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February 20, 2009 by d. w. horstkoetter Catholic Social Thought, and more specifically Catholic Social Teaching, is called the best kept secret of the Roman Catholic Church. This is the second post summarizing a document from Catholic Social Teaching. The first one is here (on Octogesima Adveniens). The following is a short summary of Justitia in Mundo gathered from a synod of the bishops in 1971: Justitia in Mundo (1971) came out of the Synod of Bishops (1971). Like Octogesima Adveniens, JM focused on: the need for justice; the Gospel and the church within the Gospel; action the Church can take; and the hope of salvation. Likewise, the introduction of JM begins similar to OA, as it cites the cry of the oppressed and the challenge that such a cry has had on the Church. This letter is a sanctioned teaching that answers the call for help, noting the mission of the Church within the Christ-life and therefore the need for the Church¶s greater involvement in the world. Despite the surge in recognition for human unity, the outcome of human life around the world is fragmented rather than in solidarity. Nationalism, racism, classism, and industrial and technological advancement towards death (i.e. the arms race) have grown more robust and threaten life. Economic and political injustice is rampant and threatens creation¶s existence as it centralizes power and ownership of resources without regard to the flourishing of life. The expansionist hope of the past has only led to more problems and other forms of oppression ± the bishops see the right to development as helpful, but fear a new colonialism. Rhetoric about the common good is not explicit so far within the essay, but it does seem subsumed. After noting the oppression and injustice, the bishops move to specific examples of oppression and for argue for dialogue. The good of all must be served. However, it is not a philosophical treatise on the common good that follows next, but rather, a relational, incarnational theology and a communal, creational theology predicated on divine, Christological love that governs the mission ± the drive and the exclamations ± of the Church. The mission of the Church then becomes, in its preaching of the Gospel, the fight for salvific justice against oppression. Interestingly, it is after the Christological and ecclesiological theological work that the common good is mentioned explicitly. Thus, it is through Christian distinctiveness that Christians can be within society and work for what is good. Next the bishops turn a critical eye to the Church, hoping to clean house; the practice of justice must first begin within one¶s home. The bishops advocate for: greater care of the lay workers; women should be given a greater role, with the help of a mixed commission on the matter; ³freedom of expression and thought´; fairer and faster juridical procedures; and the greater involvement of ³the members of the Church´ within the entire structure of the Church (Chapter
the work for the Church is identified: to participate in the divine¶s loving liberation. However. the bishops lay out a number of propositions for international action: the call for the affirmation of human rights by all governments. as well as ecumenical cooperation. This reworking of the person allows them to be more human. The bishops also call for local church cooperation. and respect other humans. the reader is reminded that God rules and that all Christian hope is found in the divine liberator. the call to support the UN as mediator and restrainer. Therefore. and Eucharistic. and his social and civic life´ (Chapter 3). The Church¶s witness. but rather. his work. It is within this holistic rubric for life that propagating justice by education can be understood. chatechetical. in the bishops¶ estimation. the call to support the Second Development Decade initiative. the bishops end with a Christological hope. his school. support for the arms of the UN that immediately works with the poor. education is not simply formed in an academic fashion. this education is the endeavor to spread the Christological life. care for the environment through less consumption of materials. In this increasingly communicative trajectory. education is the renewal of the person: ³education demands a renewal of heart. and principles that would help the right to development to be fulfilled. the shifting of structures for the balancing of power. This education is also sacramental ± liturgical. . In light of all that comes previous in the statement by the synod. In short. In spite of the hurdles to be passed. baptismal. look critically at society and manipulative media.3). The bishops then characterize the Christian witness to justice as ³acting like the leaven of the Gospel in his family. also touches on temporal possessions for prophetic witness for the poor and consuming lifestyles. a renewal based on the recognition of sin in its individual and social manifestations´ (Chapter 3). involve the developing nations in the process when governments make contributions.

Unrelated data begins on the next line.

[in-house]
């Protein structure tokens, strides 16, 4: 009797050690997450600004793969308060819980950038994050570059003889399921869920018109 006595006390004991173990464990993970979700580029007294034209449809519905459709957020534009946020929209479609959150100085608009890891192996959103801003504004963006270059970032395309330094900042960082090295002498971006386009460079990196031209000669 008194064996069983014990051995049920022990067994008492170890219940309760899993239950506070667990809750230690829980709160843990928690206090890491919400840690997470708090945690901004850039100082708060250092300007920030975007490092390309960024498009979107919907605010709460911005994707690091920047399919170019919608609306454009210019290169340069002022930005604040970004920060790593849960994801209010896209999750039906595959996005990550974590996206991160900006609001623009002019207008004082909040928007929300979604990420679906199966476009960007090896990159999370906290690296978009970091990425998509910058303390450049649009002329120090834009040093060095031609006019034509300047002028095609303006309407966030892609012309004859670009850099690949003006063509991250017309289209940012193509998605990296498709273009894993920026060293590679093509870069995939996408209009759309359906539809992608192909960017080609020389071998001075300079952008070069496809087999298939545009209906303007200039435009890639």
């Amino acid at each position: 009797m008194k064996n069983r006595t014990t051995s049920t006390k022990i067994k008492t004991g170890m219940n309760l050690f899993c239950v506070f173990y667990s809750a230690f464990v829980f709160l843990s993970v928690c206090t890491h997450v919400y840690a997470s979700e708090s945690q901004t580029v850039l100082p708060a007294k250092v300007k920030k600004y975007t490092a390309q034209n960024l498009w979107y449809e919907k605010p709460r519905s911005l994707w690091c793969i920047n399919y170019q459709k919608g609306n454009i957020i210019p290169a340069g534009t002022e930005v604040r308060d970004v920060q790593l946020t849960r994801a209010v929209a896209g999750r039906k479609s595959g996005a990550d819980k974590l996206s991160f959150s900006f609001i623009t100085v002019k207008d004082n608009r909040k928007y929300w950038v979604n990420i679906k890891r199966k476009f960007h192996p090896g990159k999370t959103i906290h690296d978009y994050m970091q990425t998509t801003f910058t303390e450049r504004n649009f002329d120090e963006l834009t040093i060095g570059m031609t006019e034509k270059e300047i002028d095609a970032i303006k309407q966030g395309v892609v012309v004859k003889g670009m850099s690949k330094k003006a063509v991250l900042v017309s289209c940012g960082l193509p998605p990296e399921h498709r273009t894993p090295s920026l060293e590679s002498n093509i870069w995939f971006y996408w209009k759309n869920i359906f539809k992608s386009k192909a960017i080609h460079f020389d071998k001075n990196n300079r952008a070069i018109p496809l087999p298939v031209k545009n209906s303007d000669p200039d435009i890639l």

At the same time we have noted the inmost stirring moving the world in its depths.We very highly commend cooperation with our separated Christian brethren for the promotion of justice in the world. 4. Scrutinizing the "signs of the times" and seeking to detect the meaning of emerging history.´Justice in the Worldµ ² World Conference of Bishops 1971 (selected extracts) 2. for bringing about development of peoples and for establishing peace. This cooperation concerns first and foremost activities for securing human dignity and people's fundamental rights. «. in their esteem for human values. By his action and teaching Christ united in an indivisible way the relationship of people to God and the relationship of people to each other. In this way he identified himself with his "least ones.. oppression and abuses which stifle freedom and which keep the greater part of humanity from sharing in the building up and enjoyment of a more just and more loving world. «. Christ lived his life in the world as a total giving of himself to God for the salvation and liberation of people. In the same spirit we likewise commend collaboration with all believers in God in the fostering of social justice.We have been able to perceive the serious injustices which are building around the human world a network of domination. 61. while at the same time sharing the aspirations and questionings of all those who want to build a more human world. indeed we commend collaboration also with those who. you did it to me" (Mt 25:40). peace and freedom. 31. 62. In associations of people and among peoples themselves there is arising a new awareness which shakes them out of any fatalistic resignation and which spurs them on to liberate themselves and to be responsible for their own destiny. seek justice sincerely and by honorable means. In his preaching he proclaimed the fatherhood of God towards all people and the intervention of God's justice on behalf of the needy and the oppressed (Lk 6: 21-23)." as he stated: "As you did it to one of the least of these who are members of my family. we have listened to the Word of God that we might be converted to the fulfilling of the divine plan for the salvation of the world.. especially the right to religious liberty. 3. This is the source of our common efforts against discrimination on the grounds of differences of religion. . even though they do not recognize the Author of the world. Movements among people are seen which express hope in a better world and a will to change whatever has become intolerable. race and color. nevertheless. culture and the like«. There are facts constituting a contribution to the furthering of justice.